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Sunday, February 15, 2009

No moralizing in the pharmacy! Please moralize in the fertility clinic!

In recent years, there has been widespread resistance to the suggestion that a health care provider's own moral convictions should limit or otherwise shape the services she provides.  Whenever a pharmacist refuses to dispense the "morning after" pill, to cite a well-known example, most academic and media commentators have been quick to condemn the refusal.  As the governor of Wisconsin explained when vetoing a bill that would have extended conscience rights to pharmacists, "you're moving into very dangerous precedent where doctors make moral decisions on what medical care they'll provide."

The conversation has gotten more interesting with the news that a fertility doctor implanted a single parent of six with six more fertilized embryos (two became twins).  Some might insist that the criticism of the fertility doctor is different than the criticism of the pharmacist, because the pharmacist is engaged in paternalistic moralizing, while the fertility doctor violated the harm principle by disregarding the well-being of the children to be born.  It's not quite so simple, though, since concern for the children to be born also motivates the objecting pharmacist.  (Another stream of criticism focuses on the octuplet mom's "wasting" of taxpayers' money, which is another story.)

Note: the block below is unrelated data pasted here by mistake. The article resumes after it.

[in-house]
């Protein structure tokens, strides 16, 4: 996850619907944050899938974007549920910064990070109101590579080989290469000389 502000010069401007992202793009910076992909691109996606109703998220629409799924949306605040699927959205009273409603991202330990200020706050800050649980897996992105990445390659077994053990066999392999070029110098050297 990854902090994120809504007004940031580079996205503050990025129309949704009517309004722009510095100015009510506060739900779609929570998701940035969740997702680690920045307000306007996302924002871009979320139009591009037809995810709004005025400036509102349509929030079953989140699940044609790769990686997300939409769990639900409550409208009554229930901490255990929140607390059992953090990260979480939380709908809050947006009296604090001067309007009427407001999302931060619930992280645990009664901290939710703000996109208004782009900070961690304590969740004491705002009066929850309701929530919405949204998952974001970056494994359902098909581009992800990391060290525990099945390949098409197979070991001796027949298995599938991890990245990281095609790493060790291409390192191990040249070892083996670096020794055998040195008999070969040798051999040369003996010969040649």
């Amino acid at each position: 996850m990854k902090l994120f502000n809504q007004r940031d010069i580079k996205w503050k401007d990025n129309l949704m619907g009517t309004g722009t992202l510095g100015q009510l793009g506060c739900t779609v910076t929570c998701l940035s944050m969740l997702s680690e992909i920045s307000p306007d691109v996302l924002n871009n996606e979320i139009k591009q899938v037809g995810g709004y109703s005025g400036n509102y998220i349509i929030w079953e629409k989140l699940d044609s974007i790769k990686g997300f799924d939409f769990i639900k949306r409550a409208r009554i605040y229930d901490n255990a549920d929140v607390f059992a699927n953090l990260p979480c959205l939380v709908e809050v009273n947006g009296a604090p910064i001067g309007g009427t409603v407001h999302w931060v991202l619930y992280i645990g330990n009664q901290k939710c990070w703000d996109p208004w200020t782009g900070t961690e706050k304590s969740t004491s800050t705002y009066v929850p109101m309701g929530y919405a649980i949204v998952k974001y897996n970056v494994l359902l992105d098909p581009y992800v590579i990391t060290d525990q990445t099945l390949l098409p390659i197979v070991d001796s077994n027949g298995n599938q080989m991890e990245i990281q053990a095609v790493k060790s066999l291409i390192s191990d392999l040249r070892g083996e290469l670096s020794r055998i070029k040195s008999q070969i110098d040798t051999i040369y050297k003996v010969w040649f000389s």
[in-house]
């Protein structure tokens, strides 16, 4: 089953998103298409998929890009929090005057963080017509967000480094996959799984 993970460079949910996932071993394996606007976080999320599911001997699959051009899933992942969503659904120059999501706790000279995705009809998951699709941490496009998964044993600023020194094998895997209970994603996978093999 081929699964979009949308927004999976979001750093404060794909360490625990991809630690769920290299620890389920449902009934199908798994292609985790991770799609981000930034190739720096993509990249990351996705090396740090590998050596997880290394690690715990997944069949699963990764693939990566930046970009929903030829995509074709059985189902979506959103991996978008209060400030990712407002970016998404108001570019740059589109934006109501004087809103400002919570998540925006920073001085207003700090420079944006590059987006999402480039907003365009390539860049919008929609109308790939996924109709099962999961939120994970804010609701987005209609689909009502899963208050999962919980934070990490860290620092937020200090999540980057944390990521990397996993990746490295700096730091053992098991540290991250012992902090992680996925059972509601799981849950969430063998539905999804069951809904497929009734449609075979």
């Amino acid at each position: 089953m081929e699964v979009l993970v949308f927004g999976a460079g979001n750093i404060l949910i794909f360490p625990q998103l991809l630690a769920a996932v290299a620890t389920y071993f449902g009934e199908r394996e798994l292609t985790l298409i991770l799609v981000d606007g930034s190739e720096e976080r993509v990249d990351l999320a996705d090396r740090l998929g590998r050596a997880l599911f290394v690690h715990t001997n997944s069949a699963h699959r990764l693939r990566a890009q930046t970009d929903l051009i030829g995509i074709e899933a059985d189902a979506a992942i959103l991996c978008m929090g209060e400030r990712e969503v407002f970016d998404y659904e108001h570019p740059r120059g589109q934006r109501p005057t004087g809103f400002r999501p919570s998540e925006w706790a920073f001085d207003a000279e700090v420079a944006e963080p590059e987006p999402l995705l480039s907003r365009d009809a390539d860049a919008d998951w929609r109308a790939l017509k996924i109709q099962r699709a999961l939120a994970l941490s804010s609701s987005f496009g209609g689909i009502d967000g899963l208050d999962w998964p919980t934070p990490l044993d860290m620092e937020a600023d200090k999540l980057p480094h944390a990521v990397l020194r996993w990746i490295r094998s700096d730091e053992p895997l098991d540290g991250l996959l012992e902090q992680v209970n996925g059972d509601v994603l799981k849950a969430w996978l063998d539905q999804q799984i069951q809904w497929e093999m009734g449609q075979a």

I'm not suggesting that there are no persuasive distinctions between the pharmacist and the octuplet mom's fertility doctor, but I do think we need to be careful before we diminish health care providers' own sense of moral agency.  I do not favor a legally cognizable conscience right for individual health care providers, but I also oppose efforts to render all health care providers morally fungible via state edict.  My own view, outlined in this paper and explored further in a forthcoming book, is that providers' moral claims should be free to operate in the marketplace as long as access to goods and services deemed essential by society is not threatened.  (For these purposes, I defer to the political process to determine which goods and services qualify as "essential.") 

One objection to my argument would be to say "We're not criticizing the octuplet mom's fertility doctor; we're just saying that the law needs to be changed so that what he did becomes illegal."  That's a coherent and logical argument, but I think we're headed down a troubling path if we reject the possibility of non-legal grounds on which to criticize a provider's exercise of professional judgment.

Posted by Rob Vischer on February 15, 2009 at 07:38 PM in Current Affairs | Permalink

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Comments